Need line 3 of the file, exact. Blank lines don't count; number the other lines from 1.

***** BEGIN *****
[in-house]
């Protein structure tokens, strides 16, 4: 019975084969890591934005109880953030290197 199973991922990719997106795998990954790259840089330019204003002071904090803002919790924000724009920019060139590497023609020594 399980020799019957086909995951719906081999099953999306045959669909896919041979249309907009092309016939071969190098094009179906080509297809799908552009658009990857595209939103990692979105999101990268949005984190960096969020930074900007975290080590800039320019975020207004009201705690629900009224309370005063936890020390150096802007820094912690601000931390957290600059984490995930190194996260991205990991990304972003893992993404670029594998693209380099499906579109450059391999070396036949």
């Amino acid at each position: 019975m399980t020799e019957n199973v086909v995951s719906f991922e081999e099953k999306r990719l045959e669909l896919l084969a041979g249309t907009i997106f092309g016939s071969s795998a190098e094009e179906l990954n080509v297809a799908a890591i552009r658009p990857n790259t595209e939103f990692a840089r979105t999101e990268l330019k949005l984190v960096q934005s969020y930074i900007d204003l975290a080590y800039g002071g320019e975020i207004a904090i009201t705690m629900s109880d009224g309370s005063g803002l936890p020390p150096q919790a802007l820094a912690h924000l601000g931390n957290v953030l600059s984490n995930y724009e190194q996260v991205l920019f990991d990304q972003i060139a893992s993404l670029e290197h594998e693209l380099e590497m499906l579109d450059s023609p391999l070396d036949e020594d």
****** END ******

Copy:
């Amino acid at each position: 019975m399980t020799e019957n199973v086909v995951s719906f991922e081999e099953k999306r990719l045959e669909l896919l084969a041979g249309t907009i997106f092309g016939s071969s795998a190098e094009e179906l990954n080509v297809a799908a890591i552009r658009p990857n790259t595209e939103f990692a840089r979105t999101e990268l330019k949005l984190v960096q934005s969020y930074i900007d204003l975290a080590y800039g002071g320019e975020i207004a904090i009201t705690m629900s109880d009224g309370s005063g803002l936890p020390p150096q919790a802007l820094a912690h924000l601000g931390n957290v953030l600059s984490n995930y724009e190194q996260v991205l920019f990991d990304q972003i060139a893992s993404l670029e290197h594998e693209l380099e590497m499906l579109d450059s023609p391999l070396d036949e020594d």